I prayed to God while clicking my powerlock keychain, hoping any of the tailights of the thousand or so cars I walked past would flicker. I had only eaten a Balance Bar that day and felt borderline delirious. Finally, I heard it, like God's voice, "beep beep." I've never been so excited to see a Pontiac before.

I couldn't figure out how to input the "Los Angeles Airport" into the GPS (no specific address), so I approximated my way back to the airport, conducting three phone meetings with colleagues in the process.

"When can you take a look at what I just sent you?" one asked.

"Depends," I said, "on When I get to the airport ... sometime." I thought about whether I was actually unable to edit a document from my Blackberry, while driving. I felt that making him wait until I was able to open the doc on my laptop was a little precious, but whatever.

"Did you input the right address this time?"

That was unneccessary.

Once I got to the airport my flight was delayed, and the check-in desk was re-assigned three times. I noticed another gentleman who was booked on my flight and seemed to be able to intuit where to go next. I blindly followed him from station to station and managed to get on the standby list of an earlier flight.

Did I mention the meetings went really well?

Aside from my car rental breaking down, this was not an entirely atypical day of business meetings. Ask anyone who has to be on the road a lot and they are bound to have stories. We wear them like odd badges of honor. Kristin was able to one-up our little car-rental fiasco. She was actually hit by a car on her way to a meeting. Needless to say, she was late for that one, too.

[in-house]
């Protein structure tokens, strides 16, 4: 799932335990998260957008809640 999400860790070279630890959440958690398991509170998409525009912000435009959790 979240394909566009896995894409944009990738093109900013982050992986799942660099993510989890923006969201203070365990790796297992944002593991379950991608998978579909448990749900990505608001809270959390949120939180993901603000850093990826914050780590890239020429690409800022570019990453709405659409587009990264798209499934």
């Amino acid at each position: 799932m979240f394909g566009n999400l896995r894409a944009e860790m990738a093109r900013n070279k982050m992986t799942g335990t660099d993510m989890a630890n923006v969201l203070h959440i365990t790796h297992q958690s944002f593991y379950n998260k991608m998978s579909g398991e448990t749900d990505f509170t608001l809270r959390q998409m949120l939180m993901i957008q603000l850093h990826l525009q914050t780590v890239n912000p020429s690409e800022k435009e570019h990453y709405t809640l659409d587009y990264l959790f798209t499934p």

My mother thinks I'm crazy to travel so much. Why would anyone knowingly place themselves in the pit of the unpredictable? But this comes from a woman who hates to leave her house lest she need to go potty. True, it ain't for everyone, particularly people who need to know what to expect in a day. For me, the face-to-face connection with clients or partners is priceless, worth stripping down at airport security numerous times a day.

I find that having to coordinate my work around my travel makes me more organized; I make the most of each minute. Sure, the travel keeps me from a lot of my work, too. I've stopped apologizing for missed emails; I do a daily triage of my email to determine what has to be answered in between flights and meetings. Some just can't get answered until I get back.

The process of successfully managing business travel is like GPS: You start out in a very straightforward manner, but when inevitable changes take you off-course, you must re-calibrate, and do it quickly. You must be willing to offroad and then wipe off the dirt before you make it to the client's lobby.

Needless to say, you should always bring handi-wipes.

Jory Des Jardins also blogs at Pause.